I’ll be up front and honest with all of you; there were three reasons and three reasons alone I wanted to see this movie:

  1. The plot sounded interesting.
  2. Craig Owens
  3. Captain Kirk

Because, really, how can you pass up a musical after you learn that Craig and Kirk are going to be singing in it? I was right, too, in that the plot was interesting although the ending was a tad depressing. It was something along the lines of, “And those that didn’t get killed lived happily ever after.”

But I’m getting ahead of myself. Into the Woods is the story of a childless baker and his wife who must venture…into the woods…near their village to collect the ingredients that their next-door witch needs to reverse the curse that rendered them childless in the first place. Along the way, they cross paths with Little Red Riding Hood, Jack and his beanstalks, Rapunzel, and Cinderella. All of these fairytale characters have wishes of their own they want to come true, but the witch shows them all that they have to be careful what they wish for…and that there comes a time when you have to take responsibility for your own choices.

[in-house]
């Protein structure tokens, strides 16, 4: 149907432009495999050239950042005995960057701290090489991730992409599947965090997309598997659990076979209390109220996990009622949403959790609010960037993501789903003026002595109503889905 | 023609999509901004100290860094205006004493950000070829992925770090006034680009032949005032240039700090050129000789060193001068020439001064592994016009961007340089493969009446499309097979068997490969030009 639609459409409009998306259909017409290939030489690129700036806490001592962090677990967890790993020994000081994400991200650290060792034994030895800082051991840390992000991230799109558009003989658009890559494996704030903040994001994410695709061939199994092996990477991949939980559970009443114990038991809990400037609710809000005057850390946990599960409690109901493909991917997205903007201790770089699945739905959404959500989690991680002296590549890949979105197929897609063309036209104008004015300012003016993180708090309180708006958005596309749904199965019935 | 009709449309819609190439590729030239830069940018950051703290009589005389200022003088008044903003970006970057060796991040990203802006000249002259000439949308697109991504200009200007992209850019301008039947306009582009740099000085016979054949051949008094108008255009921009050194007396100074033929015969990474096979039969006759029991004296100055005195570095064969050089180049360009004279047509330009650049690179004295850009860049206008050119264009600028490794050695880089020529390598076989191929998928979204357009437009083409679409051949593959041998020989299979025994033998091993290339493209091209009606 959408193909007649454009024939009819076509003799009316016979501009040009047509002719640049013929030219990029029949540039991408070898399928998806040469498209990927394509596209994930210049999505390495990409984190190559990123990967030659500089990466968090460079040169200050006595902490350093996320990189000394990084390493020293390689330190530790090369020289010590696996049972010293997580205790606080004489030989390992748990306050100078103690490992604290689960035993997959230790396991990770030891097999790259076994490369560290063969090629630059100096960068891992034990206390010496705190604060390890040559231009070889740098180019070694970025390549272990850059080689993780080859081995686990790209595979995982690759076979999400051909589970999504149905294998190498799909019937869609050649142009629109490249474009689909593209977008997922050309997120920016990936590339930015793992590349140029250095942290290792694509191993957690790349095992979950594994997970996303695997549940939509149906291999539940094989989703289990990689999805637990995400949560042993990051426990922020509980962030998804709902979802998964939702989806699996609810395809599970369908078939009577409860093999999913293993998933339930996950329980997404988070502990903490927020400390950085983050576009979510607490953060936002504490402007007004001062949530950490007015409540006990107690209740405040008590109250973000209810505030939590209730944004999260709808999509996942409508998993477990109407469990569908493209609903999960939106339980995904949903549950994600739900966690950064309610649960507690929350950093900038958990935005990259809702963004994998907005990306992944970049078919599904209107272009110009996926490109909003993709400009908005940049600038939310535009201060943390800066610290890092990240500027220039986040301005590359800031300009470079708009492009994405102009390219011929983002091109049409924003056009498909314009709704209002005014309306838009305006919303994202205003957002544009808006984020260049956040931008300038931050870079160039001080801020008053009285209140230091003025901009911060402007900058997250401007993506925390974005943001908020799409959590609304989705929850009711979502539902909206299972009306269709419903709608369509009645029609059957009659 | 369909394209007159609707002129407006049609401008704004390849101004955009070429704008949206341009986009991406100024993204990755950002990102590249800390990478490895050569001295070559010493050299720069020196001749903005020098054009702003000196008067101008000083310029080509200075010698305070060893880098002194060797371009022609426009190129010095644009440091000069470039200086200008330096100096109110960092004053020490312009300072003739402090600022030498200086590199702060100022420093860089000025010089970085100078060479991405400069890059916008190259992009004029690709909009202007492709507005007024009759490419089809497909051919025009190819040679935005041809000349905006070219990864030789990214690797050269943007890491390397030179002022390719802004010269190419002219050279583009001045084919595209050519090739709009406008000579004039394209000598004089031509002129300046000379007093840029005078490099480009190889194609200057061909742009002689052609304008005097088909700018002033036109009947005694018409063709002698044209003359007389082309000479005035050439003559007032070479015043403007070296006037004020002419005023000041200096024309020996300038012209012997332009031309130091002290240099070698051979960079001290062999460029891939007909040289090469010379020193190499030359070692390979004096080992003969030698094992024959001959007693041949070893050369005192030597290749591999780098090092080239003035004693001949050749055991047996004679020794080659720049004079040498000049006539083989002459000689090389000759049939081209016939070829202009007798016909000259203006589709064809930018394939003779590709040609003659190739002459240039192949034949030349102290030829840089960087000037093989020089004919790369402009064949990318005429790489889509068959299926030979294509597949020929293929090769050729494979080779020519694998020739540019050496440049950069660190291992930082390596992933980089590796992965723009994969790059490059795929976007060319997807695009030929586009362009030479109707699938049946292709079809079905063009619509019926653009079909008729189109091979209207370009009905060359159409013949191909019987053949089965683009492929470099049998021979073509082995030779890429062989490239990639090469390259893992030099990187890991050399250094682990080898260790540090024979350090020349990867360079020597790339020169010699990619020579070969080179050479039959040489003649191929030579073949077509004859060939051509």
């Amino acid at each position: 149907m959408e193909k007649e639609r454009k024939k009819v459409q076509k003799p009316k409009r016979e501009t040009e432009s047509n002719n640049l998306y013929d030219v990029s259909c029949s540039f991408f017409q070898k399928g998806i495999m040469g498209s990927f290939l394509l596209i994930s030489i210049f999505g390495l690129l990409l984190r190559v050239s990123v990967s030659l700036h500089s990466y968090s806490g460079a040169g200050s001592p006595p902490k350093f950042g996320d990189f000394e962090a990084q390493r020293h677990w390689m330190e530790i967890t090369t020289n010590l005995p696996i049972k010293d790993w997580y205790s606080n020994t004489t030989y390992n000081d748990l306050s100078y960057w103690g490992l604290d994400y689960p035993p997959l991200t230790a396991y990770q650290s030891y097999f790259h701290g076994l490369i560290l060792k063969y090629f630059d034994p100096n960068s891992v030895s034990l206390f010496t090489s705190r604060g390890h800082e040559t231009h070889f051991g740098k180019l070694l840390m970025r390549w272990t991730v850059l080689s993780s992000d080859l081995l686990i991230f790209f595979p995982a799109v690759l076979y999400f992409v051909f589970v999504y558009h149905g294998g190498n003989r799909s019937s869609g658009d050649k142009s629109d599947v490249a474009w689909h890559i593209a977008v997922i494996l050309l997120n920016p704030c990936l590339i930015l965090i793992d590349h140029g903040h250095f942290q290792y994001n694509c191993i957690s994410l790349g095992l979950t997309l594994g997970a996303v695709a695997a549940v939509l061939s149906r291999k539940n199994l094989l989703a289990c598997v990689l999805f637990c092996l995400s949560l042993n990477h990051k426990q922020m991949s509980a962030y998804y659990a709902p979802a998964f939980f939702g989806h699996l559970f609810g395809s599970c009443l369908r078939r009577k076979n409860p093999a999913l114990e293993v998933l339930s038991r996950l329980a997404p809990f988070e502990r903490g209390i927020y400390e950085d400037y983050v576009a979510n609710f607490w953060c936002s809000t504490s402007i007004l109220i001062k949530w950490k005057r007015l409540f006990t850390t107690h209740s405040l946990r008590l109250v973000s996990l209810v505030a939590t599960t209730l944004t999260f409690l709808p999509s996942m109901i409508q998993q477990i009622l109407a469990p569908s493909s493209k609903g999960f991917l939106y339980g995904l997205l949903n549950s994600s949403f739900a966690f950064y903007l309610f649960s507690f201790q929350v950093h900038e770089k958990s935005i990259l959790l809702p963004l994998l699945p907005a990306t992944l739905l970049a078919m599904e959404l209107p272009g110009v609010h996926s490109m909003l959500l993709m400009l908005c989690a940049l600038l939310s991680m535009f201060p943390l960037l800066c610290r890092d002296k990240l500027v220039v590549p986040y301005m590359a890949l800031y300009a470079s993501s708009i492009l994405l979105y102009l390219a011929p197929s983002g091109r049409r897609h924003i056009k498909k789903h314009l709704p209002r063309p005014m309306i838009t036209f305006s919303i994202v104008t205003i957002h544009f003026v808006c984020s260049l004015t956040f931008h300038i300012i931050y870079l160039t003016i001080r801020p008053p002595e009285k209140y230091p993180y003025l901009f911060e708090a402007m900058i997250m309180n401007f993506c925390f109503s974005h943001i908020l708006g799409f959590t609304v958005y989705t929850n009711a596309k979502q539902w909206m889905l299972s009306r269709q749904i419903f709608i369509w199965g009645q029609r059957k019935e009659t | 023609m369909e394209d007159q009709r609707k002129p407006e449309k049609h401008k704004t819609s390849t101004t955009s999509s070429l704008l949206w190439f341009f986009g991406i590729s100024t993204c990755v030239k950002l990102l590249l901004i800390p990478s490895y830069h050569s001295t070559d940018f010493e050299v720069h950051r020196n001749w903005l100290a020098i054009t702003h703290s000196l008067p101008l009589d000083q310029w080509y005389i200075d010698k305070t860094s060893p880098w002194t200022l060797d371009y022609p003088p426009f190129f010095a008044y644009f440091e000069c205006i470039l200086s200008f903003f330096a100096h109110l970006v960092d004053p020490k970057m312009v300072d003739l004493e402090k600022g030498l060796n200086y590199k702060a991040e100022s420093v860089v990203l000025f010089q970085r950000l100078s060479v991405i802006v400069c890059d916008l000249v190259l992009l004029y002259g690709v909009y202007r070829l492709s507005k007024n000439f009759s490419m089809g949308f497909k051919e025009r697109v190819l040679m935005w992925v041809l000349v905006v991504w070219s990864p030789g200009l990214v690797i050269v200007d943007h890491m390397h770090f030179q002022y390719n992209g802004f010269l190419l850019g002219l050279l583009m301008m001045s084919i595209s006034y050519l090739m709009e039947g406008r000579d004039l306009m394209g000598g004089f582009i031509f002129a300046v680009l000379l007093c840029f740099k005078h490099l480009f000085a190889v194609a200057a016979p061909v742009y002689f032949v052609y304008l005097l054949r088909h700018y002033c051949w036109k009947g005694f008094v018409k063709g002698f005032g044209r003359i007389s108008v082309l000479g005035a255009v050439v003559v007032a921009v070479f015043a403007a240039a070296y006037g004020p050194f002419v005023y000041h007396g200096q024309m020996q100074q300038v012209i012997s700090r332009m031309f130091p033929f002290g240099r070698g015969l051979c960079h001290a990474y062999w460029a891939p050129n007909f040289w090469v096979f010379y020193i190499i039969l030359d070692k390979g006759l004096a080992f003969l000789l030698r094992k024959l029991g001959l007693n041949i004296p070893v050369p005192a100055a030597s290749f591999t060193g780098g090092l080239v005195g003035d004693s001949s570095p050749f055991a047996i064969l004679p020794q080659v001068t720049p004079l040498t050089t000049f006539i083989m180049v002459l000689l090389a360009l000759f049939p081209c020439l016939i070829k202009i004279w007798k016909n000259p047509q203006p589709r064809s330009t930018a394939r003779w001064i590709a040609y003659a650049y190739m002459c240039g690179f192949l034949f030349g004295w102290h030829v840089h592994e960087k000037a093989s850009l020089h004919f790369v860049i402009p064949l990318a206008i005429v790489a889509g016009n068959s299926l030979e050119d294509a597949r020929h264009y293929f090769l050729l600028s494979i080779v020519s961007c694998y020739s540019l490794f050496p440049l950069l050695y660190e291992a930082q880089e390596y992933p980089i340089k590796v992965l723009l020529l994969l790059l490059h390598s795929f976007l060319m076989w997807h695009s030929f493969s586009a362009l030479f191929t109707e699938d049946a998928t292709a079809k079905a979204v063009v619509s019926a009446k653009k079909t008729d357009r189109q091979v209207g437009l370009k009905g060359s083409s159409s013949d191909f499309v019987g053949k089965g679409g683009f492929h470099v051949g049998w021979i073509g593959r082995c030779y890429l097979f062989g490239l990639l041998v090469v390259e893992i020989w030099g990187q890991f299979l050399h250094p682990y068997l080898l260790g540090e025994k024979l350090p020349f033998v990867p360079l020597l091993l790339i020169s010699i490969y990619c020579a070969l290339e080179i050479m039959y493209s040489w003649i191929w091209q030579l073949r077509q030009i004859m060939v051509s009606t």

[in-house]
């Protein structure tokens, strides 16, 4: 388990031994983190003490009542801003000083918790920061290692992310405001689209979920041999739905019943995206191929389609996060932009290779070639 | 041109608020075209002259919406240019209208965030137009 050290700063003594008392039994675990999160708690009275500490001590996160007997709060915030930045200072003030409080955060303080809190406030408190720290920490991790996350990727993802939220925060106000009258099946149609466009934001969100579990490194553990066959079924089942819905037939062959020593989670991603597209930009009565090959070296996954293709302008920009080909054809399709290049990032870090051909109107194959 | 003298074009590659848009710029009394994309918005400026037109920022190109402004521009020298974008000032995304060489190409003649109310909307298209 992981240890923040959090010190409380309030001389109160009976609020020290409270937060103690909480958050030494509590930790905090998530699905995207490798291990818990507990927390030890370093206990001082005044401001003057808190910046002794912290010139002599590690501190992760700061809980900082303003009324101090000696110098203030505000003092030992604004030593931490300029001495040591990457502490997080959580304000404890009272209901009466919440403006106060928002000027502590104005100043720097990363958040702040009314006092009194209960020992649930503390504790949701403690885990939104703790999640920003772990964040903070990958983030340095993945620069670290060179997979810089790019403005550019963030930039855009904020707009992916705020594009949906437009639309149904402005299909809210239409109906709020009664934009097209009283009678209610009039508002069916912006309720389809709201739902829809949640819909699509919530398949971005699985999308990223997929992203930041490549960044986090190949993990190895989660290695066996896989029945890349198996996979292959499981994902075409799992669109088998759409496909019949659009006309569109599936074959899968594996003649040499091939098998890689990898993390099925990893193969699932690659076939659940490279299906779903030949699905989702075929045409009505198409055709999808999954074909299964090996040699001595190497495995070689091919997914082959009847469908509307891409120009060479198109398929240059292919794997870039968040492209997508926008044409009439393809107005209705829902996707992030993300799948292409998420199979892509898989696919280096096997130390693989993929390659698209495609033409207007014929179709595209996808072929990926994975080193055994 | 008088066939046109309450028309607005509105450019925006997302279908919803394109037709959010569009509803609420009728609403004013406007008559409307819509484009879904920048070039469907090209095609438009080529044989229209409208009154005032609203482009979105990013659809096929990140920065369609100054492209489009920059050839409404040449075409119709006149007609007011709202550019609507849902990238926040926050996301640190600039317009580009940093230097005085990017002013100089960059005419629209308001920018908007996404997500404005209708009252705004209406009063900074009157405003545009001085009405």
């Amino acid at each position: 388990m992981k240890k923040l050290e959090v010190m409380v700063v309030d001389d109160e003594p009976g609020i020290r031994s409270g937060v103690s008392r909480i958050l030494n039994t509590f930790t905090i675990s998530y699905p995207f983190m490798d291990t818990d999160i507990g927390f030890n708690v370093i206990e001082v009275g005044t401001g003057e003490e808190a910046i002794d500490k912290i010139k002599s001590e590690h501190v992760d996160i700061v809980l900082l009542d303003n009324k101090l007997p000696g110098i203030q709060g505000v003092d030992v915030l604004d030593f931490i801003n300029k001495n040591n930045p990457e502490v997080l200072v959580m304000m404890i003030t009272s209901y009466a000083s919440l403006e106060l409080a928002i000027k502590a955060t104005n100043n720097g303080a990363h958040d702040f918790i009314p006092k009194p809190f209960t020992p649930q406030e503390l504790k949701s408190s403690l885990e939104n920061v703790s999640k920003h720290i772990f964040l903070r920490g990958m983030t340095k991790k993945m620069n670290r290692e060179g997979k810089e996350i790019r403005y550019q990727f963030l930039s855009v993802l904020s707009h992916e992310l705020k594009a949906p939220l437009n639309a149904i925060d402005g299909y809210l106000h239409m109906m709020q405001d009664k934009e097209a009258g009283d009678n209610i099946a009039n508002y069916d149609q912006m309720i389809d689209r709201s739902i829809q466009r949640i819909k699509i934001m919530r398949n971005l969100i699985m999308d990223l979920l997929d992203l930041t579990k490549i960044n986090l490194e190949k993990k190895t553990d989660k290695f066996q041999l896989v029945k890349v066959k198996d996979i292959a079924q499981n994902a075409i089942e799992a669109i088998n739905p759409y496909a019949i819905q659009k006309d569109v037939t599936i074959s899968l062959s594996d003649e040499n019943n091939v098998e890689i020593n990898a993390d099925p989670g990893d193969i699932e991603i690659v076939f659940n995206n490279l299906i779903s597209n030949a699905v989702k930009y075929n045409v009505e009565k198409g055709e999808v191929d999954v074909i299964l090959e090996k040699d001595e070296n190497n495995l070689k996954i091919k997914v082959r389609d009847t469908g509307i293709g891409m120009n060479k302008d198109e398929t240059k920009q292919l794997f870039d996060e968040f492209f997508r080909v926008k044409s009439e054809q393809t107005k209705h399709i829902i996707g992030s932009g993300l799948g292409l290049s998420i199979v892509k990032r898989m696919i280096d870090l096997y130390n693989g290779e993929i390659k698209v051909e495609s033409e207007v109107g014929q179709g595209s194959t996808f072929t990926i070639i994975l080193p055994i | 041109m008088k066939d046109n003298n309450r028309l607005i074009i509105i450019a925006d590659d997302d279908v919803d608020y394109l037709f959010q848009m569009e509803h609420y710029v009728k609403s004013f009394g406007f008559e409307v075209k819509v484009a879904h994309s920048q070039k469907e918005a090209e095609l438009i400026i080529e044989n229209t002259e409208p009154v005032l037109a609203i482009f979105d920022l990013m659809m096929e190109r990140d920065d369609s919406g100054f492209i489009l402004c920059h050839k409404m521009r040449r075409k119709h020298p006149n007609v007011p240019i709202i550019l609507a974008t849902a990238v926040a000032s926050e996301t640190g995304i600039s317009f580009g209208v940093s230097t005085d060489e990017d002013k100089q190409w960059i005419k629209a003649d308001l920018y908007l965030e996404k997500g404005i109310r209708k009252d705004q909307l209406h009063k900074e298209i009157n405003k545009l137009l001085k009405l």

All in all, it was good–not bad, not great, just a solid good. It wasn’t a happy ending per se, but I still think the characters all learned something greatly important, namely that we are all responsible for the choices we make. Blaming others for our bad decisions doesn’t accomplish anything.

I must say that I really liked Meryl Streep as the witch. I haven’t seen a lot of movies with her, but she gave a pretty powerful performance, especially with “Stay with Me” and “Last Midnight”. As a Whovian, I was thrilled to see James Corden in this, and he brought his solid, sensible charm to his role as the baker. Honestly, I’d like to see him in more movies; he’s extremely talented. And the award for Most Surprising Performance goes to Chris Pine for the simple fact that I did not know he could sing (and for all I knew, this was going to be another Gerard Butler or Hugh Jackman miscasting debacle), but he actually wasn’t too bad. In fact, if they wanted to slip a musical number into Star Trek Beyond (the next Star Trek movie), I wouldn’t complain.